Professor Asif Sohail Usmani

  • MS in Structural Engineering, Stanford University
  • PhD from University of Wales, Swansea
  • From Lecturer to Professor of Structural Engineering, University of Edinburgh, 1995-2015
  • Head of the Division of Civil Engineering, Brunel University London, 2015-2016
  • Joined PolyU in 2016

For someone who has spent his career working in structural engineering and fire safety, the 9/11 terrorist attacks in New York stand out as a pivotal event. Professor Asif Sohail Usmani, Head of the Department of Building Services Engineering, particularly remembers that many of the firefighters who died that day were killed after entering the World Trade Center Twin Towers shortly before they collapsed. “They had no clue what was going to happen. Firefighting is still a relatively conservative field and there haven’t been significant changes in the way it is done for a long time,” Professor Usmani says.


Harnessing AI to predict and control fires

His current research focuses on forecasting in real-time how fires will behave, to enable firefighters to be better informed about the hazards they face. After being awarded HK$33 million for his project “SureFire: Smart Urban Resilience and Firefighting” by the Theme-based Research Scheme of the University Grants Committee last year, Professor Usmani is leading an international team to conduct this research in fire prediction, prevention and control, and emergency management.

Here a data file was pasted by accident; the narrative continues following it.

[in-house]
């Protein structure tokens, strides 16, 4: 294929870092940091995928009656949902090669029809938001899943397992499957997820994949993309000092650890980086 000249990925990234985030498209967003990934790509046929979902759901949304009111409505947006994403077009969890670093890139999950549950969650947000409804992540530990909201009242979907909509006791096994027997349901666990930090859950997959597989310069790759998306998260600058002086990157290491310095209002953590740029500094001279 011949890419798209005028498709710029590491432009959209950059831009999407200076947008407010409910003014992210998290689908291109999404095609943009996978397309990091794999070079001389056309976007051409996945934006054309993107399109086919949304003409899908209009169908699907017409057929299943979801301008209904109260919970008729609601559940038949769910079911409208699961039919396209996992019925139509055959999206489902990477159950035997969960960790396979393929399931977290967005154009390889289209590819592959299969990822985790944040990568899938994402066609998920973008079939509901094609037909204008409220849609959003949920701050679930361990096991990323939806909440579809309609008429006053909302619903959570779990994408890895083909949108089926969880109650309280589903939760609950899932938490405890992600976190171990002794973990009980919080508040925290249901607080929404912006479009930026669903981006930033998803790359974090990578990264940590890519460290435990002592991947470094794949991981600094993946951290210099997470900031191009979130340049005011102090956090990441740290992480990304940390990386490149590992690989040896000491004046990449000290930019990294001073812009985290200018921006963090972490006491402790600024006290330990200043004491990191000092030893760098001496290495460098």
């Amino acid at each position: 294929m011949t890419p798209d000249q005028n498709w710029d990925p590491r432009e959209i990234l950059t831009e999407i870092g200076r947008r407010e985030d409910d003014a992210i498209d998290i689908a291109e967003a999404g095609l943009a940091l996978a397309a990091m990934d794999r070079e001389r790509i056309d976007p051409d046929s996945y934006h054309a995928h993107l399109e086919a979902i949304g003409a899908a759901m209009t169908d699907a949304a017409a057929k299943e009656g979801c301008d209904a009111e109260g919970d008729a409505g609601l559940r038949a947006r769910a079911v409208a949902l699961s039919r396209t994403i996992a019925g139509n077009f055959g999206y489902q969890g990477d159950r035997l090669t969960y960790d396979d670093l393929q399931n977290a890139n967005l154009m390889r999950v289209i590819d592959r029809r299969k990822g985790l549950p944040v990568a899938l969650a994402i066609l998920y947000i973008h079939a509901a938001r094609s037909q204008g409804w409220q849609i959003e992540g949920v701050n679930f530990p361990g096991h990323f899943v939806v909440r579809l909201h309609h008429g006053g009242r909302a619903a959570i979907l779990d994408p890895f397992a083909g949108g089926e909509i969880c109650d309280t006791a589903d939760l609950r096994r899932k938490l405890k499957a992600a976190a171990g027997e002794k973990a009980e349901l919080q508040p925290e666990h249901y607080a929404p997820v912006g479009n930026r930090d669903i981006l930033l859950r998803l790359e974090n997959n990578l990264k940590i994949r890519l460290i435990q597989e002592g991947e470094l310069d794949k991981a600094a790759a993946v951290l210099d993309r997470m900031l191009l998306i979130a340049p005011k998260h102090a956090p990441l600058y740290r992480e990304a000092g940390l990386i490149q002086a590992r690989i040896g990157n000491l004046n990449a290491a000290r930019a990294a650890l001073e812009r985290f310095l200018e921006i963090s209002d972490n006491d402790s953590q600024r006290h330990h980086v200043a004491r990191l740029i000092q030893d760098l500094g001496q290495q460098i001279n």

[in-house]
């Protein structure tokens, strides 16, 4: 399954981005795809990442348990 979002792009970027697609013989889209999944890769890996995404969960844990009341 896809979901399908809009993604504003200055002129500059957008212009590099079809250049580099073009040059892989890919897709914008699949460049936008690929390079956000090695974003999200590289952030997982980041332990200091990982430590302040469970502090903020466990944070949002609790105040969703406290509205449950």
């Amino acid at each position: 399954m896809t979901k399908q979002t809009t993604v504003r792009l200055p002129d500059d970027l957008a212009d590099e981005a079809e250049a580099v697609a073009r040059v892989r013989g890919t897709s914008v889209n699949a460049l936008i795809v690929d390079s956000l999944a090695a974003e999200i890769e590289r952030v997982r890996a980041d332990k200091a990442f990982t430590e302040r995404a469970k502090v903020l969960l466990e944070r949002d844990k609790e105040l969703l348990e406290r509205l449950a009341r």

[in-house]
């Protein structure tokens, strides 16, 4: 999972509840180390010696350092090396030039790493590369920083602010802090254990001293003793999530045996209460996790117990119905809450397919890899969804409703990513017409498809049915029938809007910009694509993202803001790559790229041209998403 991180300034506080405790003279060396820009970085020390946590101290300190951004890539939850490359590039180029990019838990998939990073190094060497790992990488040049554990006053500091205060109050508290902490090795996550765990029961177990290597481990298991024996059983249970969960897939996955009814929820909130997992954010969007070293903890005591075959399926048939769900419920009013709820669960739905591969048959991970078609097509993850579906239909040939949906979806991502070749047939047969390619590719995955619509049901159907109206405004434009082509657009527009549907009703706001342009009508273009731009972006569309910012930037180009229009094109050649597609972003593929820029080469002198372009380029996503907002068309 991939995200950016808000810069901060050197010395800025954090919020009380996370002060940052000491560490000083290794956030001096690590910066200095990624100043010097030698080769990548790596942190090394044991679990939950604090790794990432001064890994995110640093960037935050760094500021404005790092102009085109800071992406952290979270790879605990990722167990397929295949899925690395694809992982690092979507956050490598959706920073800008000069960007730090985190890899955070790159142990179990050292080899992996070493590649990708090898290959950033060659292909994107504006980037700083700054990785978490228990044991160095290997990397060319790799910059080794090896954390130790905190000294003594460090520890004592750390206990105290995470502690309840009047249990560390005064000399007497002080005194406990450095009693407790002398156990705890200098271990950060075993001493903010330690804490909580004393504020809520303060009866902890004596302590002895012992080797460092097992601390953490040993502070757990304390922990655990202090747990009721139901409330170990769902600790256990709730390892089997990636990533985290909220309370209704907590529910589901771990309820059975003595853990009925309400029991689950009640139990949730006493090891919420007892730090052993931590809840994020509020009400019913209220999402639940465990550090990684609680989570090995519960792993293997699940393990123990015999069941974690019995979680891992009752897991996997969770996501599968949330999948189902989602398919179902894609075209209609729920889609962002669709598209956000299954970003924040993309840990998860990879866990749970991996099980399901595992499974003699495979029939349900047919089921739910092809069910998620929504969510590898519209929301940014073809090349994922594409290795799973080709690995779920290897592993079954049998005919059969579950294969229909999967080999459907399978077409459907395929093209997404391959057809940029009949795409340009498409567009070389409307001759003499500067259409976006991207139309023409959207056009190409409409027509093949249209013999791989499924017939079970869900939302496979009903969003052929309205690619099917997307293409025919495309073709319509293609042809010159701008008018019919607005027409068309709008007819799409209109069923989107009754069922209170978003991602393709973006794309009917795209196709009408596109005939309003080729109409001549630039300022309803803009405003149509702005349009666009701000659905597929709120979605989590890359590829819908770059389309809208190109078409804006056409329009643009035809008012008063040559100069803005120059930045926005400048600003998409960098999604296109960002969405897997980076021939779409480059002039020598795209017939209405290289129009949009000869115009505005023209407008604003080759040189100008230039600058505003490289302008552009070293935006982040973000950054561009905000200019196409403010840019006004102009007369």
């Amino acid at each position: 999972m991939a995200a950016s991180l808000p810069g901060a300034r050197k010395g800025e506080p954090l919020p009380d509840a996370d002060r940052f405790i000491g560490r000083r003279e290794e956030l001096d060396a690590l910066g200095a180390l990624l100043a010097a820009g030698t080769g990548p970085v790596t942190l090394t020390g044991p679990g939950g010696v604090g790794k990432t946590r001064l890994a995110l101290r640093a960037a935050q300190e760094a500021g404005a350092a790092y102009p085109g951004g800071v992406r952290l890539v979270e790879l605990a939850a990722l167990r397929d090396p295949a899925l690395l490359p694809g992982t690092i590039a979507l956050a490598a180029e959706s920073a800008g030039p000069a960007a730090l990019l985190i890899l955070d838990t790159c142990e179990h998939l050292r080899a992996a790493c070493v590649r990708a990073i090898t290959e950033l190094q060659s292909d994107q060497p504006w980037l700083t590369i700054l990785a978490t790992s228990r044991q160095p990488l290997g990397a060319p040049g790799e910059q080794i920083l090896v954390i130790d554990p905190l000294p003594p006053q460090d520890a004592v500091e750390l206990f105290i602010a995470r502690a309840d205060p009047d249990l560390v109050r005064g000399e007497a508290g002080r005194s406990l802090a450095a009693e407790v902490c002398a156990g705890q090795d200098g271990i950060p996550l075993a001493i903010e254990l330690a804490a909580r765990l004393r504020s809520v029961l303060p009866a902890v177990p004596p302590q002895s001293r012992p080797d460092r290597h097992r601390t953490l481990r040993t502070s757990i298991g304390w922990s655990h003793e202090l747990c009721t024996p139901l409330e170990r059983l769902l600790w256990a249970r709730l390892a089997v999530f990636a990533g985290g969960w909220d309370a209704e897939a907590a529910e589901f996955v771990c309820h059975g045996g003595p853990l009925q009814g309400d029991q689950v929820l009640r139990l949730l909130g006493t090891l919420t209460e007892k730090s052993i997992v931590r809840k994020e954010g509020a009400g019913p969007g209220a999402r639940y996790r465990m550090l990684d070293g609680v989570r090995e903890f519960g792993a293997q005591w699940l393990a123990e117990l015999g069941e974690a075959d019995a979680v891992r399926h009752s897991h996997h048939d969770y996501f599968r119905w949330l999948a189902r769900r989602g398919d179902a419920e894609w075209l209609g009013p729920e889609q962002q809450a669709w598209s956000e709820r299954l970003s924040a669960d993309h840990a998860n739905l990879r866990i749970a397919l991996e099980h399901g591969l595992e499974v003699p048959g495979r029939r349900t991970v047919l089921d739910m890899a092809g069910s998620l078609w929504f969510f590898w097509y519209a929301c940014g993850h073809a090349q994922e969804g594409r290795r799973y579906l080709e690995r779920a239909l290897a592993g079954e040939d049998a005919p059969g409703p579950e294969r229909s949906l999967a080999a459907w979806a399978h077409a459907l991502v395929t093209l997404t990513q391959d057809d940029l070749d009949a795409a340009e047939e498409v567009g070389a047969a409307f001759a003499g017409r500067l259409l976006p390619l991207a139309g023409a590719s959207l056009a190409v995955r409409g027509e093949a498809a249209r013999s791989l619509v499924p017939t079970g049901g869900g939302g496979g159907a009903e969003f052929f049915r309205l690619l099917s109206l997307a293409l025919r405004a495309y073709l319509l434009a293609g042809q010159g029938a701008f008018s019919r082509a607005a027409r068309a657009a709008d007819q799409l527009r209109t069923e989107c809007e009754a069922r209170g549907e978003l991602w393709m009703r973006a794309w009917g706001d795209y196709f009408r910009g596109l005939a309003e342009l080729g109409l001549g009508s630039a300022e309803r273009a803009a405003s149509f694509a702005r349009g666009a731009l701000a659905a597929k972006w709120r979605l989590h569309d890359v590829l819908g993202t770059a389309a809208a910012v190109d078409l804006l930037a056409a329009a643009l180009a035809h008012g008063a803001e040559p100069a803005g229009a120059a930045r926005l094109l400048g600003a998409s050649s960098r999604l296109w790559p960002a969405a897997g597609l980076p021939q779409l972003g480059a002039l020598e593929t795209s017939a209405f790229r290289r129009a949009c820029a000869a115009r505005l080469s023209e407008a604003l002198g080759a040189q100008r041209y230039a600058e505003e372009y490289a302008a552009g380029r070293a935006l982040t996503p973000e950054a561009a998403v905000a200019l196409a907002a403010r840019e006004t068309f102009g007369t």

“We have proposed using artificial intelligence (AI) technologies to predict the growth of fires in large buildings, just like weather forecasting, albeit on a much shorter time scale,” he explains. He adds that fires are too complex for computers to analyse in real-time. As a result, the project will investigate whether AI can be used to match live fires to ones that have been previously simulated, to predict how the fires will develop. “We want to make sure cities like Hong Kong have state-of-the-art, smart firefighting.” The research project is the latest in his long career combining structural engineering, computational methods and fire safety.


An enormous research contribution

Professor Usmani’s predominant research interest over the past 20 years has been to understand the thermo-mechanical behaviour of structures in real fires using analytical and computational methods validated with experimental data. The aim of this work is to move away from the prevalent prescriptive practice for the design of structural fire resistance by developing new and rational design methods in which realistic representations of demand (fire and loads) are set against scientifically-robust estimates of structural capacity (resistance) in order to ensure a reliable performance.


He has found that the prevailing one-size-fits-all approach to fire resistance design is potentially unsafe, and he has introduced an alternative approach for large structures. This approach was used by Arup in Plantation Place, London. The structure met all safety standards while saving £250,000 in fire protection costs. Large consulting firms have since applied this approach to many of their projects.